And then there was the annual picnic celebrated by Al Keliert of Dale City. First to arrive at 4:45, Al wanted to get a good seat for his Tchaikovsky birthday party. "Fifteen feet up from the wall in the center" was his choice. So, with homemade martinis and cheese and crackers Kellert and his wife Cheryl started their cocktail hour at 5 p.m. Their children, Amy, 5 and Albert, 4, came armed with soft drinks, dolls, blankets, pillows and coloring books.

Two and a half hours later when the doors opened Kellert, grabbing his enormous cooler, was the first to charge down the hill and race to his front seat lawn blanket place. For the next hour and through the resonance of Tchaikovsky's Symphony No. 5, the Kellerts, with a flickering candle on their plastic lace tablecloth, dined on Smithfield ham and cheese on sesame seed buns with a red wine. During intermission they drank some champagne and while listening to Rostropovitch's son-in-law Pieter daniel play the Concerto for Violin and Orchestra they sipped a sweet white Mouton Cadet while nibbling on apple impromptu, better known as apple crisp. Their children dropped off to sleep to be awakened by the cannon blasts in the 1812 overture. They may have been the first to arrive at Wolf Trap but were probably the last to leave. "We'll do it exactly the same way next year," Kellert said.

Nearby, two young men, seemingly oblivious to all the moving mouths, were quietly reading the newspaper. The only two non-picnickers, they explained that last week they had done the picnic routine. This week they went to Roy Rogers first. They wanted to save their money to go to the beach.

Here are some of my favorite picnic recipes from the Wolf Trap cookbook. PERSIAN RICE SALAD (6 servings) 1 cup raw, long-grained, white rice 3 tablespoons white vinegar 6 tablespoons olive oil 1 teaspoon salt 1/2 teaspoon pepper 1/2 teaspoon tarragon 1/4 cup red pimiento, chopped 1/4 cup parsley, chopped 1/4 cup onion, finely chopped 1 cup green peas, cooked, drained and cooled (or canned small green peas) Lettuce leaves Black and green olives, pitted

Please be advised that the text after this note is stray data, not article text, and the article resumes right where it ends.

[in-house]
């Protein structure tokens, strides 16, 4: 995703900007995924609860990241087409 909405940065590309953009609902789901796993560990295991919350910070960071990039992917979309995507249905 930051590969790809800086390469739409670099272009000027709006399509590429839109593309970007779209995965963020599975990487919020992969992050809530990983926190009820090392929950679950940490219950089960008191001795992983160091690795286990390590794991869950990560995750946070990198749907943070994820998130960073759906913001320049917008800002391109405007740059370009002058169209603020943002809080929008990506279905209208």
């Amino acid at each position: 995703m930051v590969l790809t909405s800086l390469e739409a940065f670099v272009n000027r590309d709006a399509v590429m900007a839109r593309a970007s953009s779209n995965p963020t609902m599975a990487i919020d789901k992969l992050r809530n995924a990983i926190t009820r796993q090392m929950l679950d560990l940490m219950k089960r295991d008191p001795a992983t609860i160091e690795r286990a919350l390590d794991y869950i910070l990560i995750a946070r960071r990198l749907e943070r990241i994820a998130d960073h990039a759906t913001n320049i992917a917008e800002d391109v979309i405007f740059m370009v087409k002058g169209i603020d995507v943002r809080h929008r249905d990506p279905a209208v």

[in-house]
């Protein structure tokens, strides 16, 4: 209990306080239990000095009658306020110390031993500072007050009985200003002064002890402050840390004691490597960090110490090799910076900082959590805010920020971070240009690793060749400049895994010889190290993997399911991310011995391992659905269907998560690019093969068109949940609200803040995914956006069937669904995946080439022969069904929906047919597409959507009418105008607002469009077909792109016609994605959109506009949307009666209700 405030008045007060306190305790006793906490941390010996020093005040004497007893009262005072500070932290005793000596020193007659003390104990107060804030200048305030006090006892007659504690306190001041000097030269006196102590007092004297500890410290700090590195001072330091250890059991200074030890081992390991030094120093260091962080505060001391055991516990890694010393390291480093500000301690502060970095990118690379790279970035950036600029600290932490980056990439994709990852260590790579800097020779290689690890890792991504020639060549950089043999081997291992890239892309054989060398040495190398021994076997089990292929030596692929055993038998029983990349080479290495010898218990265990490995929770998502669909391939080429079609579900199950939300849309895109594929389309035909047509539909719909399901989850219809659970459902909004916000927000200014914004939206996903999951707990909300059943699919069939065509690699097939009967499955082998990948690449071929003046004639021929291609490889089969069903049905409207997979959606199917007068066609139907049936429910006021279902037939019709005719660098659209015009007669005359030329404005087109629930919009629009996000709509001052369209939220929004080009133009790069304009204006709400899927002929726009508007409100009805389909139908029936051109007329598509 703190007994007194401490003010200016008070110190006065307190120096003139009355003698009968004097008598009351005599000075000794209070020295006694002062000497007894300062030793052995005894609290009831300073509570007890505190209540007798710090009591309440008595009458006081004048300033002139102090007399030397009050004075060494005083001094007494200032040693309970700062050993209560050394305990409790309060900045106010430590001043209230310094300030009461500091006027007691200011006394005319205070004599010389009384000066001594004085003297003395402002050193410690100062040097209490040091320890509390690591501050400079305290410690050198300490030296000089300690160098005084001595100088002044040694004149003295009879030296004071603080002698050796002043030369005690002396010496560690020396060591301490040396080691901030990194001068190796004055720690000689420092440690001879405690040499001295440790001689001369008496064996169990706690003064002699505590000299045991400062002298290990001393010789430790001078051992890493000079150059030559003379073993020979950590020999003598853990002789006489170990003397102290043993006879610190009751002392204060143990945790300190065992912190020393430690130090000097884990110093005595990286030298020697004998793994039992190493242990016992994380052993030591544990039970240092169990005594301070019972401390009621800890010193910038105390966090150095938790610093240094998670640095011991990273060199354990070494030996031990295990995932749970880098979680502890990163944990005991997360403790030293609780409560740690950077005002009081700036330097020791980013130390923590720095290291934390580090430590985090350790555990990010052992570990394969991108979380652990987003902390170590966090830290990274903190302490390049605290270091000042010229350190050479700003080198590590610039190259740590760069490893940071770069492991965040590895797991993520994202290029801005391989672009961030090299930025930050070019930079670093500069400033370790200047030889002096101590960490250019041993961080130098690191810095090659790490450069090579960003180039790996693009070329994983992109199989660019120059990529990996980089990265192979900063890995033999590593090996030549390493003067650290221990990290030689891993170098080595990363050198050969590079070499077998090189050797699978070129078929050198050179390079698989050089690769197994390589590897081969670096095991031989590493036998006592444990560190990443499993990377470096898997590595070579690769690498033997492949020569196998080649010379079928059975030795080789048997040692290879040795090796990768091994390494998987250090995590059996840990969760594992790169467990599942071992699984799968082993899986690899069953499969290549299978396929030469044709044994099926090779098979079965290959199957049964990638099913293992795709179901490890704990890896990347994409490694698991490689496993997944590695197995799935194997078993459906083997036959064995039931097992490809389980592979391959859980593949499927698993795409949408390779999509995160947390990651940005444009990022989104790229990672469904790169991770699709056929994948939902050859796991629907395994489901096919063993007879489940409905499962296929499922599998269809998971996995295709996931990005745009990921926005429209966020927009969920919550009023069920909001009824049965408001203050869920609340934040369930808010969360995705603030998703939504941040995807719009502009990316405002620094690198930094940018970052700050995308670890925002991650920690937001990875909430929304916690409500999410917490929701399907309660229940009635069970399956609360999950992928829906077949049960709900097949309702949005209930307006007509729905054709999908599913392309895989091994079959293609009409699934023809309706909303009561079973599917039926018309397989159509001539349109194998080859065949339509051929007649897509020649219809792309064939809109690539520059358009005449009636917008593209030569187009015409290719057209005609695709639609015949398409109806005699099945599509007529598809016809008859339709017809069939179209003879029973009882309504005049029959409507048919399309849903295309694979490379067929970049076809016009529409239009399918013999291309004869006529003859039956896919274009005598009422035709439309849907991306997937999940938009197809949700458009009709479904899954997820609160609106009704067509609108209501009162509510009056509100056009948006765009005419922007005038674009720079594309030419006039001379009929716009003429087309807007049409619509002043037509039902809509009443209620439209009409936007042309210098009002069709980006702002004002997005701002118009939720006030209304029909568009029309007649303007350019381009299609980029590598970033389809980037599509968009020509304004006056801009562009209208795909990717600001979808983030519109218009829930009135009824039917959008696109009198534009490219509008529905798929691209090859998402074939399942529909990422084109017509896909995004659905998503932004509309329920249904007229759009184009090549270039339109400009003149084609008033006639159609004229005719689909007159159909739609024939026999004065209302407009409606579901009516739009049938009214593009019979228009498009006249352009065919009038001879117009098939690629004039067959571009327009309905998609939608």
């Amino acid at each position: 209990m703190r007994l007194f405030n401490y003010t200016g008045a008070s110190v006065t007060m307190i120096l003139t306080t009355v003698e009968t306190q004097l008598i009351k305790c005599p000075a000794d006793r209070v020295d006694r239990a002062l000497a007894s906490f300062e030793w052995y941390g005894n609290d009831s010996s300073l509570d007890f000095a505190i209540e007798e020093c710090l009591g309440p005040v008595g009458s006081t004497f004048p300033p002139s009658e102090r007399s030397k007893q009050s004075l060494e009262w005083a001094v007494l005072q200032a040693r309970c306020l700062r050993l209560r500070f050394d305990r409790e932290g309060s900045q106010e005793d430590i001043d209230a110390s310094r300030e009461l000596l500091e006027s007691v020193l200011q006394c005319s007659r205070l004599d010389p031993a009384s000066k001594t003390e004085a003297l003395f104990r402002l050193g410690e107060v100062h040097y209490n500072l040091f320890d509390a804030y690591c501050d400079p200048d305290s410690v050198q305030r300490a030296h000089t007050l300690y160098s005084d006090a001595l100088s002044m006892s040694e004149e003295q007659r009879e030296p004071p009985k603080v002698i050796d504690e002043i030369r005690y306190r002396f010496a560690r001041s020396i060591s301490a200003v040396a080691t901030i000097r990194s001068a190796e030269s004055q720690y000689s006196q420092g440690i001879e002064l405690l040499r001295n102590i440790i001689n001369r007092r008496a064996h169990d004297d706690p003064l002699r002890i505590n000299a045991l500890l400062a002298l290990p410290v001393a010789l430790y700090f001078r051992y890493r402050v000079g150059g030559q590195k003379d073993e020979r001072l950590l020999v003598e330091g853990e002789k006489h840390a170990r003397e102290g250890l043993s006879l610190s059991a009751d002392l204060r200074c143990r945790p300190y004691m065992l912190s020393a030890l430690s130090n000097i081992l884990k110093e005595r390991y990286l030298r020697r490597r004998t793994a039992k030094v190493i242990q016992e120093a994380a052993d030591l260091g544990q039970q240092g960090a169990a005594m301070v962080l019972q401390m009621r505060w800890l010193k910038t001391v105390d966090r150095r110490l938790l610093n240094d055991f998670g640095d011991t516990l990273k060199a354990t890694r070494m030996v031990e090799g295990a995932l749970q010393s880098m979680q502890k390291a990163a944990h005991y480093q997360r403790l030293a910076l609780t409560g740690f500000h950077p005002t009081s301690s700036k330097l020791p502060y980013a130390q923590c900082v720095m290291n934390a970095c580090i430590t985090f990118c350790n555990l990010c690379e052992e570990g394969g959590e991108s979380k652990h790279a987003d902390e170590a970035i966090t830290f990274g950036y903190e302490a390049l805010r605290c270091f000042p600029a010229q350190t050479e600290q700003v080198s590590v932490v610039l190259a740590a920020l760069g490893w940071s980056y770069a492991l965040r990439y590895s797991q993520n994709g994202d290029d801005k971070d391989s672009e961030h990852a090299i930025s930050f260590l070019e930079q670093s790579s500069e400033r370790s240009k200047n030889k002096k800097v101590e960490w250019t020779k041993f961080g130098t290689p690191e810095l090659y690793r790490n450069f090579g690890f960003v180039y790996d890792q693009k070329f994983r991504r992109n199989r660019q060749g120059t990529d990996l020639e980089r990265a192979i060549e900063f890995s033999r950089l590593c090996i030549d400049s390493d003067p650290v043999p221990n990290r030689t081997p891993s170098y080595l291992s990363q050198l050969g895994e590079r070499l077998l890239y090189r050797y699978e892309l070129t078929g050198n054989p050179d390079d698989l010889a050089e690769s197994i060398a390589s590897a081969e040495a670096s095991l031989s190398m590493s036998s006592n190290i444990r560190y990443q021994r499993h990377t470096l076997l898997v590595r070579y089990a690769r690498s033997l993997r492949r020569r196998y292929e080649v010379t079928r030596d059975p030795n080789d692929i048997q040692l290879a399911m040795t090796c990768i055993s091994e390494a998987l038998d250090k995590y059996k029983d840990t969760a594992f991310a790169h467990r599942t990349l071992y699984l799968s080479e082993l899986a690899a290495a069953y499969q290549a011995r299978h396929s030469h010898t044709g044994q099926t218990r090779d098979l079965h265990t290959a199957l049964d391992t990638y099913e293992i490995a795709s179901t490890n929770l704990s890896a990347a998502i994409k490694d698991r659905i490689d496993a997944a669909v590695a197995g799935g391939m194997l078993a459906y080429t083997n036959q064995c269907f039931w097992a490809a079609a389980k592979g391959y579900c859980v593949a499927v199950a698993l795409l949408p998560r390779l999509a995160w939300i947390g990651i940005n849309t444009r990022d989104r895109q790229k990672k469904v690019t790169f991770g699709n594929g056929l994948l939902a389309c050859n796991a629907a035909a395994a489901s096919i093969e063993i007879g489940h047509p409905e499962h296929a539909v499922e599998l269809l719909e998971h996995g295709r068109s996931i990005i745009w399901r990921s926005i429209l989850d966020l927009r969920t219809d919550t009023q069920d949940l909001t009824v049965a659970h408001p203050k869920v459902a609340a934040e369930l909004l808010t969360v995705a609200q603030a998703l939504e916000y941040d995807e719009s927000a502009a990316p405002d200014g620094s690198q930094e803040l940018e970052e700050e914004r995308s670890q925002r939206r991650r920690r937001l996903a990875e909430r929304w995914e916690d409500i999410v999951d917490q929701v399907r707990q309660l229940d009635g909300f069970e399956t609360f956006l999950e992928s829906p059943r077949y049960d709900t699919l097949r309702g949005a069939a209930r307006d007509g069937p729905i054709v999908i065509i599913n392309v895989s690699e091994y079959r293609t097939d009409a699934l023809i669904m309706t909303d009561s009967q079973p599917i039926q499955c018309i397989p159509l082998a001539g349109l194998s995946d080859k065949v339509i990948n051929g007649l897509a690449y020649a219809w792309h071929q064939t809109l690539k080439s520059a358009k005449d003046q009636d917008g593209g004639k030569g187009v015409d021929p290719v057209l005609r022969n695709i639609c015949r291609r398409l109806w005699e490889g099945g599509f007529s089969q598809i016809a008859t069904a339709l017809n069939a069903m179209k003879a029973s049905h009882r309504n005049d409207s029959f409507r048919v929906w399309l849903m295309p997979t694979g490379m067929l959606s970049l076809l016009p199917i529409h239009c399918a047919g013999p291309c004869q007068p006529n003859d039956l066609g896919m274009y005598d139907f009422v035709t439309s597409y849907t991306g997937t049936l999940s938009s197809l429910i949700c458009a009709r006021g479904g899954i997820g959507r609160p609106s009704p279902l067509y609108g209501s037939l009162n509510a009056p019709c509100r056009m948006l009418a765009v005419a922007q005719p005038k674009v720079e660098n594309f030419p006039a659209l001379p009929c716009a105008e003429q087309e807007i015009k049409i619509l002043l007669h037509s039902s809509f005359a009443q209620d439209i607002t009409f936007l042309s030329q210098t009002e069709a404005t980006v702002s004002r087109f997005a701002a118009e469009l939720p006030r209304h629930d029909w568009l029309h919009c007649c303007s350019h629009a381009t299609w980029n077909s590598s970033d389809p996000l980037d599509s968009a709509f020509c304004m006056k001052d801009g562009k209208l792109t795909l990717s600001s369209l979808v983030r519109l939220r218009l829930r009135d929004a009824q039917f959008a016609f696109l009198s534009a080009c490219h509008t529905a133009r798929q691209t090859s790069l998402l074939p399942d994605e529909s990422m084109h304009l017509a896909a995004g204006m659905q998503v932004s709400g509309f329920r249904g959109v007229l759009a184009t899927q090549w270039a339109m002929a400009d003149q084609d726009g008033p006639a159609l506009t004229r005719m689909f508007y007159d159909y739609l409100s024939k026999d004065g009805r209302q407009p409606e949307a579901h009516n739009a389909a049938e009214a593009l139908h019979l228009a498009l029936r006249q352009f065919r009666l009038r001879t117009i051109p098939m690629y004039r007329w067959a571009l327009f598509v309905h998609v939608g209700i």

Cook the rice according to package directions until just tender. Be careful not to overcook. Drain. While the rice is hot, toss it in a serving bowl with the dressing made by combining the vinegar, oil, salt, pepper and tarragon. Cool. Add the remaining ingredients. Cover and refrigerate at least 4 hours. The flavor matures and improves over 2-3 days. Serve on crisp lettuce leaves, and garnish with pitted black and green olives.

Add almost any combination of vegetables: cooked green beans, cut up; cooked zucchini, cubed; cooked broccoli flowers; mushrooms, raw, canned or sauteed; fresh bean sprouts; lightly cooked carrots, cubed; celery, thinly sliced; tomatoes, peeled and cut in small wedges.

To the dressing, you may add 1 to 2 teaspoons Dijon mustard or 1 teaspoon curry powder before mixing with the hot rice.

This can be expanded into a main dish with the addition of 1 to 1 1/2 cups cooked seafood, chicken or ham. KISMET CHICKEN (4 to 6 servings) 3 cups chicken, cooked, cooled and cubed 1 pound seedless white grapes, cut in half 1 can (6 1/2 ounces) water chestnuts, drained and sliced 1 cup slivered almonds, toasted 1 cup celery, diagonally sliced 1 tablespoon soy sauce (or more, to taste) 2 teaspoons hot curry powder 1 cup mayonnaise Lettuce leaves

In a serving bowl, combine the chicken, grapes, water chestnuts, almonds and celery. In a small bowl, make a dressing by combining the soy sauce, curry powder and mayonnaise. Taste and adjust seasonings. Toss the dressing with the chicken mixture. Chill. Serve on crisp lettuce leaves.

(Variation) 1 can (11 ounces) mandarin oranges, drained, may be substituted for the grapes, or they may be used together, halving the quantity of each. ITALIAN MEAT LOAF (16 to 20 servings) 1 cup soft bread crumbs (perferably French or Italian bread) 1/2 cup milk 1 package (10 ounces) frozen chopped spinach, thawed 1 pound veal, finely ground 1 pound lean beef, ground 1/2 pound sweet Italian sausage, removed from casing and chopped or crumbled 1/2 cup onion, finely minced 2 eggs, well beaten 1 tablespoon salt 1/2 teaspoon dried basil 1/2 teaspoon dried thyme 1/2 teaspoon ground nutmeg 1/2 cup parmesan cheese (fresh, if possible), grated or shredded 1/2 cup pine-nuts (pignola) or shelled green pistachio nuts 1 cup peas, fresh or frozen (thawed)